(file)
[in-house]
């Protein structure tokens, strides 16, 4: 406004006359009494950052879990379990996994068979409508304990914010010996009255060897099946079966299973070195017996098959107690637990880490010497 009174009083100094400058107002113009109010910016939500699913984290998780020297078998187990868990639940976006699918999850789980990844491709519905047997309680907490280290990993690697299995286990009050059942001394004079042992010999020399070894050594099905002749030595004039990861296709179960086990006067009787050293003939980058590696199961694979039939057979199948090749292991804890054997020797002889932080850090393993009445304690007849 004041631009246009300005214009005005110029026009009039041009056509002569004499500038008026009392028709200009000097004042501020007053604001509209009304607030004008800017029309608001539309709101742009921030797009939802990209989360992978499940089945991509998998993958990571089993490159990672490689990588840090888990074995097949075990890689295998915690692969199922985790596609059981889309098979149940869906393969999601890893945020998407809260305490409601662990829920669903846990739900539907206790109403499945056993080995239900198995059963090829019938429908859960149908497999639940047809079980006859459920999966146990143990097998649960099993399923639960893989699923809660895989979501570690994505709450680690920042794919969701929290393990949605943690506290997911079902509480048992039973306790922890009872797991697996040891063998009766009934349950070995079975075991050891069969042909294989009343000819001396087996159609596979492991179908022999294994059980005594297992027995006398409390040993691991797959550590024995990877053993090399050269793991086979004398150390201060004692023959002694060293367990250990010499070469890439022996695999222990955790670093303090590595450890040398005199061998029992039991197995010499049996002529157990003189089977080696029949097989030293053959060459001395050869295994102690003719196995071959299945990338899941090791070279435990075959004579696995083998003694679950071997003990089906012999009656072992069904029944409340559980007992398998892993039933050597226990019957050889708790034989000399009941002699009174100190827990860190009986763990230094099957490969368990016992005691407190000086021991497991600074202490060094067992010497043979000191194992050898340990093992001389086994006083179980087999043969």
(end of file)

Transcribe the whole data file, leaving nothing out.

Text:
[in-house]
């Protein structure tokens, strides 16, 4: 406004006359009494950052879990379990996994068979409508304990914010010996009255060897099946079966299973070195017996098959107690637990880490010497 009174009083100094400058107002113009109010910016939500699913984290998780020297078998187990868990639940976006699918999850789980990844491709519905047997309680907490280290990993690697299995286990009050059942001394004079042992010999020399070894050594099905002749030595004039990861296709179960086990006067009787050293003939980058590696199961694979039939057979199948090749292991804890054997020797002889932080850090393993009445304690007849 004041631009246009300005214009005005110029026009009039041009056509002569004499500038008026009392028709200009000097004042501020007053604001509209009304607030004008800017029309608001539309709101742009921030797009939802990209989360992978499940089945991509998998993958990571089993490159990672490689990588840090888990074995097949075990890689295998915690692969199922985790596609059981889309098979149940869906393969999601890893945020998407809260305490409601662990829920669903846990739900539907206790109403499945056993080995239900198995059963090829019938429908859960149908497999639940047809079980006859459920999966146990143990097998649960099993399923639960893989699923809660895989979501570690994505709450680690920042794919969701929290393990949605943690506290997911079902509480048992039973306790922890009872797991697996040891063998009766009934349950070995079975075991050891069969042909294989009343000819001396087996159609596979492991179908022999294994059980005594297992027995006398409390040993691991797959550590024995990877053993090399050269793991086979004398150390201060004692023959002694060293367990250990010499070469890439022996695999222990955790670093303090590595450890040398005199061998029992039991197995010499049996002529157990003189089977080696029949097989030293053959060459001395050869295994102690003719196995071959299945990338899941090791070279435990075959004579696995083998003694679950071997003990089906012999009656072992069904029944409340559980007992398998892993039933050597226990019957050889708790034989000399009941002699009174100190827990860190009986763990230094099957490969368990016992005691407190000086021991497991600074202490060094067992010497043979000191194992050898340990093992001389086994006083179980087999043969």